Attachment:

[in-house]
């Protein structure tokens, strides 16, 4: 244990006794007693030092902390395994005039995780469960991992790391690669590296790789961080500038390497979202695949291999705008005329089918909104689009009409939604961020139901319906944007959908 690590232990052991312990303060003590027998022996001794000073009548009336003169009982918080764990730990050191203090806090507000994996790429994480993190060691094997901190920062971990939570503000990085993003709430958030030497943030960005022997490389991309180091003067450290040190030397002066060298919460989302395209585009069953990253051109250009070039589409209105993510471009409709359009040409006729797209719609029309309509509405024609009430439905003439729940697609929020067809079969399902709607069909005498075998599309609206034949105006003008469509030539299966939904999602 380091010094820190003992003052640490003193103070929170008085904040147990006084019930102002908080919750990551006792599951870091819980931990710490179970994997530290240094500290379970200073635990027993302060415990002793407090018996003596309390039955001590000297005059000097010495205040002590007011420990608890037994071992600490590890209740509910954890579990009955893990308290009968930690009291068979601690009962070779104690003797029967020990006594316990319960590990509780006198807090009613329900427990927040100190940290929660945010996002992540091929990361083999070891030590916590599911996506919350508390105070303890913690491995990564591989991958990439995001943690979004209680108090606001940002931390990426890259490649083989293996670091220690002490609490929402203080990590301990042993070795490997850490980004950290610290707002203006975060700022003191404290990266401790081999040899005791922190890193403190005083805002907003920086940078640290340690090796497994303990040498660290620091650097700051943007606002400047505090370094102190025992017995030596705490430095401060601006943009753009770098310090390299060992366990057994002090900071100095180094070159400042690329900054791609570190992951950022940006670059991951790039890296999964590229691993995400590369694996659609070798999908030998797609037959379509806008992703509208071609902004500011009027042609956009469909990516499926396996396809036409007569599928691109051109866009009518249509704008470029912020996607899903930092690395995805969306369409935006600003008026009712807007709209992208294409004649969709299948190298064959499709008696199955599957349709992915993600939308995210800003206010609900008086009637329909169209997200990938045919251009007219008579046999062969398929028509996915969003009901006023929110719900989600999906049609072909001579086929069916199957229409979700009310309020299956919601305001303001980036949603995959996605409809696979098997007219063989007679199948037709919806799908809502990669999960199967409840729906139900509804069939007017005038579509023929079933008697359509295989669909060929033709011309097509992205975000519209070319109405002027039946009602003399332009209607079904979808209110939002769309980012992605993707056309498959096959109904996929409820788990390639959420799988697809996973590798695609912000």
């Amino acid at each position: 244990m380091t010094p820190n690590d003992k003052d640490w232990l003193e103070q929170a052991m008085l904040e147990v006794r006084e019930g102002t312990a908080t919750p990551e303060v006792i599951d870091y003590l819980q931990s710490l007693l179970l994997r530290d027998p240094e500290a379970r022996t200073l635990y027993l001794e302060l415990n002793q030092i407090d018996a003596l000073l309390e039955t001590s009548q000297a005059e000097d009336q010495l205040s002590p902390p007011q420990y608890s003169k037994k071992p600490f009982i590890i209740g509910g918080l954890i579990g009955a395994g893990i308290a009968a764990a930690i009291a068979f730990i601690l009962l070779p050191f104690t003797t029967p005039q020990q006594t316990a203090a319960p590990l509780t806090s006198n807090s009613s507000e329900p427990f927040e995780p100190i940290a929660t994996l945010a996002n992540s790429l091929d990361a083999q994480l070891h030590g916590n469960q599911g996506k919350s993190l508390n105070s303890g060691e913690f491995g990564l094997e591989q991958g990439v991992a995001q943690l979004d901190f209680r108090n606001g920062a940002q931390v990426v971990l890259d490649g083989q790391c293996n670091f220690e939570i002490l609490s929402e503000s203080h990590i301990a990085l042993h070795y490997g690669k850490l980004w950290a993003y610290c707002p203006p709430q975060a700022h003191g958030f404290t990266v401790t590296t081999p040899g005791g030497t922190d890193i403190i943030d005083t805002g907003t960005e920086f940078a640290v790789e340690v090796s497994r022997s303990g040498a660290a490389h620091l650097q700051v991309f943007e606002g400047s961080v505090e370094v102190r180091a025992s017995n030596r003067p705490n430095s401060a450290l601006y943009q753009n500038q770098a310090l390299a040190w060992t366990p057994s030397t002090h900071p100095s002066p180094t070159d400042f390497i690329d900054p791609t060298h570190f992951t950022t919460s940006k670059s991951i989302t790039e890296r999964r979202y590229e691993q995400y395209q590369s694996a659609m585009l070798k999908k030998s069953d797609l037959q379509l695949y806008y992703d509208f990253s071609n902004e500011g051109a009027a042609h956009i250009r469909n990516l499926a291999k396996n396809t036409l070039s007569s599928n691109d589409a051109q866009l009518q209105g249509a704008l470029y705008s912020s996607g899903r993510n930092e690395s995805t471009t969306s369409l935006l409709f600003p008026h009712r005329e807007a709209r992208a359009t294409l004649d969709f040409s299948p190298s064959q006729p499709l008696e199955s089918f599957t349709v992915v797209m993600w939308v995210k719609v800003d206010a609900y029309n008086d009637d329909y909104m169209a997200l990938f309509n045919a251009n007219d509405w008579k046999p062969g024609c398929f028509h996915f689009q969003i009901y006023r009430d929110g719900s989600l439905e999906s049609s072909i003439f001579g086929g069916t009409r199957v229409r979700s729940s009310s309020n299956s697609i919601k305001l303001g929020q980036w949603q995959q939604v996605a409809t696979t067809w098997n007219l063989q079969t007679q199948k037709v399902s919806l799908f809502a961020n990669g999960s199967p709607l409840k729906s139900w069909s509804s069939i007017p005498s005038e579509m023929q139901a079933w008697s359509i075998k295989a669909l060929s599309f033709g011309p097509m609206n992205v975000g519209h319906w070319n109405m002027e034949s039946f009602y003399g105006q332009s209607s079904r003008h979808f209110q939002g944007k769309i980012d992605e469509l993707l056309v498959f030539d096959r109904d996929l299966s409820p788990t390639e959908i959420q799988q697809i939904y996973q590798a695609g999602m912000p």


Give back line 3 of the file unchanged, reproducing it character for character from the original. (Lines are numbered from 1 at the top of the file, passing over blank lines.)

């Amino acid at each position: 244990m380091t010094p820190n690590d003992k003052d640490w232990l003193e103070q929170a052991m008085l904040e147990v006794r006084e019930g102002t312990a908080t919750p990551e303060v006792i599951d870091y003590l819980q931990s710490l007693l179970l994997r530290d027998p240094e500290a379970r022996t200073l635990y027993l001794e302060l415990n002793q030092i407090d018996a003596l000073l309390e039955t001590s009548q000297a005059e000097d009336q010495l205040s002590p902390p007011q420990y608890s003169k037994k071992p600490f009982i590890i209740g509910g918080l954890i579990g009955a395994g893990i308290a009968a764990a930690i009291a068979f730990i601690l009962l070779p050191f104690t003797t029967p005039q020990q006594t316990a203090a319960p590990l509780t806090s006198n807090s009613s507000e329900p427990f927040e995780p100190i940290a929660t994996l945010a996002n992540s790429l091929d990361a083999q994480l070891h030590g916590n469960q599911g996506k919350s993190l508390n105070s303890g060691e913690f491995g990564l094997e591989q991958g990439v991992a995001q943690l979004d901190f209680r108090n606001g920062a940002q931390v990426v971990l890259d490649g083989q790391c293996n670091f220690e939570i002490l609490s929402e503000s203080h990590i301990a990085l042993h070795y490997g690669k850490l980004w950290a993003y610290c707002p203006p709430q975060a700022h003191g958030f404290t990266v401790t590296t081999p040899g005791g030497t922190d890193i403190i943030d005083t805002g907003t960005e920086f940078a640290v790789e340690v090796s497994r022997s303990g040498a660290a490389h620091l650097q700051v991309f943007e606002g400047s961080v505090e370094v102190r180091a025992s017995n030596r003067p705490n430095s401060a450290l601006y943009q753009n500038q770098a310090l390299a040190w060992t366990p057994s030397t002090h900071p100095s002066p180094t070159d400042f390497i690329d900054p791609t060298h570190f992951t950022t919460s940006k670059s991951i989302t790039e890296r999964r979202y590229e691993q995400y395209q590369s694996a659609m585009l070798k999908k030998s069953d797609l037959q379509l695949y806008y992703d509208f990253s071609n902004e500011g051109a009027a042609h956009i250009r469909n990516l499926a291999k396996n396809t036409l070039s007569s599928n691109d589409a051109q866009l009518q209105g249509a704008l470029y705008s912020s996607g899903r993510n930092e690395s995805t471009t969306s369409l935006l409709f600003p008026h009712r005329e807007a709209r992208a359009t294409l004649d969709f040409s299948p190298s064959q006729p499709l008696e199955s089918f599957t349709v992915v797209m993600w939308v995210k719609v800003d206010a609900y029309n008086d009637d329909y909104m169209a997200l990938f309509n045919a251009n007219d509405w008579k046999p062969g024609c398929f028509h996915f689009q969003i009901y006023r009430d929110g719900s989600l439905e999906s049609s072909i003439f001579g086929g069916t009409r199957v229409r979700s729940s009310s309020n299956s697609i919601k305001l303001g929020q980036w949603q995959q939604v996605a409809t696979t067809w098997n007219l063989q079969t007679q199948k037709v399902s919806l799908f809502a961020n990669g999960s199967p709607l409840k729906s139900w069909s509804s069939i007017p005498s005038e579509m023929q139901a079933w008697s359509i075998k295989a669909l060929s599309f033709g011309p097509m609206n992205v975000g519209h319906w070319n109405m002027e034949s039946f009602y003399g105006q332009s209607s079904r003008h979808f209110q939002g944007k769309i980012d992605e469509l993707l056309v498959f030539d096959r109904d996929l299966s409820p788990t390639e959908i959420q799988q697809i939904y996973q590798a695609g999602m912000p």